Struggling with Shiny Object Syndrome? Maybe it’s time you got married to your projects and started bringing those babies into your life!
In a world brimming with endless possibilities and distractions, commitment seems to have become a rare commodity.
Many of us are ‘committed’ to our projects for as long as it’s effortless, fun and promising. And the moment it becomes more like work than fun, we start looking for a ‘better option’ to invest our precious resources.
Let’s take a look into the complex interplay between boredom, fascination with new things, and our struggle with commitment.
Have you ever felt that it’s easier to binge-watch a whole series on Netflix than to stick to a diet or finish that project at work? You’re not alone.
The constant allure of newness creates a vicious cycle that can lead to a lack of engagement with our long-term goals. We’re caught in a delicate dance between boredom and distraction, where commitment seems to be wallflowering in the background.
Is that even a problem if it feels so fun?
I guess it’s not if you’re happy being a drifter rather than a driver.
But if you want to achieve anything meaningful, I suggest you keep reading, and more importantly, practice your commitment skills.
First of all, it’s only fun until it’s no longer fun.
Always looking for something ‘better’ is the ultimate enemy of everything good.
Modern World, Ancient Brain
The digital age has added a new layer to our evolutionary tendencies. With an avalanche of notifications, content, and opportunities, our environment screams, “Look here! No, here!”
“I could have been great, but I got distracted.”
The irony is palpable: In a world where options abound, instead of feeling empowered, we often feel overwhelmed. This “paradox of choice” makes us feel mentally exhausted.
Our cognitive bandwidth hasn’t evolved as fast as our tech, pushing us towards shallow engagements.
These fleeting interactions lead to decreased engagement and increased boredom. And what does boredom do? It pushes us to seek out the new and shiny. It’s a vicious circle!
You while you want to protect your energy, you actually end up wasting it on jumping around.
Why It’s So Difficult, Evolutionary Speaking
- Survival Instinct: We’re biologically wired to scan our environment for danger and opportunities (bottom-up attention). It’s not just a bad habit but an evolutionary trait that once kept us alive.
- The Mental Math: We continually assess whether what we are doing is worth the effort. Is there something better out there? We don’t want to lose, we don’t want to miss out. It’s not flakiness; it’s human nature.
- The Dopamine Dazzle: New things feel good because they’re rewarded with dopamine, creating a novelty bias that can be highly addictive.
How Our Environment Induces It
- Notification Nation: The constant pings on our devices ensure that we never have to get bored.
- The Paradox of Choice: We drown in options, thinking it’s good for us, but this cognitive load depletes us.
- Information Overload: Our mental bandwidth hasn’t changed, but the amount of information has increased dramatically, leading to a shallow and superficial engagement.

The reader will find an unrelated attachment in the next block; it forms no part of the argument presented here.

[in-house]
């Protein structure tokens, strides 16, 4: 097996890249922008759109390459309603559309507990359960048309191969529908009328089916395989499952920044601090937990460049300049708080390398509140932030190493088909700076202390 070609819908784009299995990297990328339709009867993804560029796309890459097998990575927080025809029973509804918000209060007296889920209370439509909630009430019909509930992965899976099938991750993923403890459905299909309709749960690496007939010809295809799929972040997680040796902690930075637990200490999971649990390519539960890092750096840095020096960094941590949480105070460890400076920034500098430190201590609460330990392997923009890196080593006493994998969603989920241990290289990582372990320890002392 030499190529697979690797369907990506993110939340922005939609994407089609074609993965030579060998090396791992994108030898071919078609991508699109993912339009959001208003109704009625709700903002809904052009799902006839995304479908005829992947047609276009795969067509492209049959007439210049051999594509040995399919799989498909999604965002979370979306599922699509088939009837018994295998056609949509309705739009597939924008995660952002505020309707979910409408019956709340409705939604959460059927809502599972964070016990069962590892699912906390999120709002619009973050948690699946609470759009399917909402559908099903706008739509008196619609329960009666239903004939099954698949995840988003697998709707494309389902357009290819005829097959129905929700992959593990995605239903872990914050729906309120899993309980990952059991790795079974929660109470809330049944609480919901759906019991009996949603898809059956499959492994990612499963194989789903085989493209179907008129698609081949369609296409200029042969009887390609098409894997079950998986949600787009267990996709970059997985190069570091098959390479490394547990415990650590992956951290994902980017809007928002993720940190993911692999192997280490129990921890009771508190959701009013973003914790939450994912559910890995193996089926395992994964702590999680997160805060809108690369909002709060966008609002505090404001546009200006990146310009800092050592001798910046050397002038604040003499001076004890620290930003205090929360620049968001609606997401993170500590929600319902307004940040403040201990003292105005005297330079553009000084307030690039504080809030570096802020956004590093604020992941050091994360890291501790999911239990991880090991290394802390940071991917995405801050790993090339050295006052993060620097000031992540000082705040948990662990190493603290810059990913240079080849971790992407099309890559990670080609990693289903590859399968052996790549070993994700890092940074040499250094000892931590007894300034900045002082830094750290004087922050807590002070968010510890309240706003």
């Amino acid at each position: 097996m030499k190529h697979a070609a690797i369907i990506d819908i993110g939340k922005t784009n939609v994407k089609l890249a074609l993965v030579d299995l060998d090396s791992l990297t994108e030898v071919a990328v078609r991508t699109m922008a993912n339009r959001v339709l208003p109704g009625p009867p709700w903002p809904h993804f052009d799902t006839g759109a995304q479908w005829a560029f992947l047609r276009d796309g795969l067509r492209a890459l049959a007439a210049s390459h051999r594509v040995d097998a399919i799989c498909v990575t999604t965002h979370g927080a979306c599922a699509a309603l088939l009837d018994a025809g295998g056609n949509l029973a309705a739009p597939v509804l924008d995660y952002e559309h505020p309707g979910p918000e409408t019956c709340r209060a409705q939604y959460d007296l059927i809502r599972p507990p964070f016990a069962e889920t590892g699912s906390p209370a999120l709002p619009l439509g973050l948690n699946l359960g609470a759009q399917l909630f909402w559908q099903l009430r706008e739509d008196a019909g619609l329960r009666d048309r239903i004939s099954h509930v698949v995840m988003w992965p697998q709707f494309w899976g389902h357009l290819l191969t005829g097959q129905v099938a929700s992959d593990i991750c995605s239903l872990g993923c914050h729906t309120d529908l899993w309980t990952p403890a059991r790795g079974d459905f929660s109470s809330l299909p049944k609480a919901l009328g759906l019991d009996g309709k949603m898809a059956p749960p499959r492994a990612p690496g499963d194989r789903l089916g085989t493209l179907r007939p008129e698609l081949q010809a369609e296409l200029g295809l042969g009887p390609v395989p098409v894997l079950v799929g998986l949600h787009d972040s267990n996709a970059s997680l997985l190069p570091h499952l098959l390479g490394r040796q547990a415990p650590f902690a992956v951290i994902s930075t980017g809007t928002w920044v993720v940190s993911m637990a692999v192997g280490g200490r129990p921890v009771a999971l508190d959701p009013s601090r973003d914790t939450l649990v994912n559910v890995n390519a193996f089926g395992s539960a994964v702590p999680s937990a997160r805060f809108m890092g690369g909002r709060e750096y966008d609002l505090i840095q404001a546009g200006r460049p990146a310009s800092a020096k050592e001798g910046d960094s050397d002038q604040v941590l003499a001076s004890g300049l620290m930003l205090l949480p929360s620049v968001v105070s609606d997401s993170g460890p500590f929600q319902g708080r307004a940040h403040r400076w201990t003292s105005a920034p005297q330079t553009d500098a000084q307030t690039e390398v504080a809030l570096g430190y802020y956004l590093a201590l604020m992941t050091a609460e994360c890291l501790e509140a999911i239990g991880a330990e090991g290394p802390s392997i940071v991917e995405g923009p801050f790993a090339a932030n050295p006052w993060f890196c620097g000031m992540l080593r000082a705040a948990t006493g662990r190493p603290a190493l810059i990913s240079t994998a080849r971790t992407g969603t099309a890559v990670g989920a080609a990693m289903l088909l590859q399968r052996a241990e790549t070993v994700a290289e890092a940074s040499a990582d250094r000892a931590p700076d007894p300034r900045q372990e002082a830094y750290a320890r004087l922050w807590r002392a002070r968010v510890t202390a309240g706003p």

Commitment: The Quiet Agent of Success
One of the most profound yet often overlooked ingredients in the recipe for success is commitment to your most important work.
You need clarity to know where you’re headed, alignment to ensure that every step is in the right direction, focus to ward off the shiny distractions, and unwavering commitment to trudge through dry spells and motivational plateaus.
It’s the inner fire that keeps you going when the seas are calm and monotonous, and the waters seem endless.
Without commitment, clarity loses its vision, alignment becomes disjointed, and focus gets blurred.
What You Can Try Now to Change It
Break the cycle and reignite commitment.
- Identify the Loss of Engagement: The moment you feel your attention wane, understand whether it’s fatigue or just a mental itch for something ‘new’. If it’s the pull of the new, ask yourself what are the costs of switching again.
- Stay curious: Challenge your mind. When faced with boredom, get curious, ask questions, and your brain (aka a problem-solving machine) will want to solve the puzzle. Utilize that to your advantage.
- Practice: When you commit to a task, the initial pressure wanes. You stop negotiating with yourself all the time, and don’t waste time looking for excuses. Like settling into a long-haul flight, you can relax and focus. Focus on building commitment skills. Make embracing the challenge your commitment, and disarm your excuses.
The trick is to start small. Before diving into big commitments, start by finishing smaller tasks. That feeling of inner strength? That’s commitment in action.
When you want to practice commitment, it’s less about the thing you want to do – be it a daily run or writing online – and more about strengthening the commitment muscle.
The Power of Investment
The more you invest in something – be it time, energy, or resources – the more committed you’ll feel.
So, if you have an idea, marry it. Give it your undivided attention. Start with 2-3 weeks and project sprints to create momentum. Give it your all and see what happens.
To quote Justin Welsh, “People generally lack commitment. They think actioning one thing means losing their ability to do others.” But true mastery lies in balancing playfulness with determination, flexibility with commitment.
It requires continuous engagement, a curious mindset, a long-haul perspective, and relentless practice. Embrace it, and you’ll find that you’re not just surviving in this distraction-laden world but thriving. Commitment might not be the shiniest object in the room, but it’s definitely the most valuable one.
Mastering commitment amidst the glitters of distraction is indeed an art.
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